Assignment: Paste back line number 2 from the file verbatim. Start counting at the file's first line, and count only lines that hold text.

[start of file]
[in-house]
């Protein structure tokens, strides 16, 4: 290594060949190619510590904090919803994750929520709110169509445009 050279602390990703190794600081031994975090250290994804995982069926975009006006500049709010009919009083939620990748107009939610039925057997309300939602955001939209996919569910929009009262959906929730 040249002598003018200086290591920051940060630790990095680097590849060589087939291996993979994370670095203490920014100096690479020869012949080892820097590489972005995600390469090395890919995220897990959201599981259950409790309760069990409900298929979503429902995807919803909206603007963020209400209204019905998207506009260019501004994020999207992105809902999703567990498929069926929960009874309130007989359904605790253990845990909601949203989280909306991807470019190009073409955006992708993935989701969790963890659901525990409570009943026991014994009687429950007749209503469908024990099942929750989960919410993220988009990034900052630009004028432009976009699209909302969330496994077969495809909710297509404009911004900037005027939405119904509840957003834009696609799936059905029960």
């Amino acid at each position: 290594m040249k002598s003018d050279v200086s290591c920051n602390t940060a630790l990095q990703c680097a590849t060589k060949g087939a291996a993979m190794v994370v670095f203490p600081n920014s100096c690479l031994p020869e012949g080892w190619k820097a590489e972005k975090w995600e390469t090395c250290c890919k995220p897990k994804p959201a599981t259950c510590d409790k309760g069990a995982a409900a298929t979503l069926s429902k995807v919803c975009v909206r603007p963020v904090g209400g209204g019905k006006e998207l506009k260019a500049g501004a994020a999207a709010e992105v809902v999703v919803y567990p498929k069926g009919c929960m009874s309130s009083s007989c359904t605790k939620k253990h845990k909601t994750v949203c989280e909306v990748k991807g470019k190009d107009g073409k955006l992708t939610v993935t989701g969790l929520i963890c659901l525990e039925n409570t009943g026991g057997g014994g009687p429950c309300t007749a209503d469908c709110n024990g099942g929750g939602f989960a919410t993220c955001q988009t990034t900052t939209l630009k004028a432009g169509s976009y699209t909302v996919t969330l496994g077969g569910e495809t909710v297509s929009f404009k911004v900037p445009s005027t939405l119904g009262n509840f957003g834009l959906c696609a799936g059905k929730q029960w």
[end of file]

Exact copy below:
């Protein structure tokens, strides 16, 4: 290594060949190619510590904090919803994750929520709110169509445009 050279602390990703190794600081031994975090250290994804995982069926975009006006500049709010009919009083939620990748107009939610039925057997309300939602955001939209996919569910929009009262959906929730 040249002598003018200086290591920051940060630790990095680097590849060589087939291996993979994370670095203490920014100096690479020869012949080892820097590489972005995600390469090395890919995220897990959201599981259950409790309760069990409900298929979503429902995807919803909206603007963020209400209204019905998207506009260019501004994020999207992105809902999703567990498929069926929960009874309130007989359904605790253990845990909601949203989280909306991807470019190009073409955006992708993935989701969790963890659901525990409570009943026991014994009687429950007749209503469908024990099942929750989960919410993220988009990034900052630009004028432009976009699209909302969330496994077969495809909710297509404009911004900037005027939405119904509840957003834009696609799936059905029960």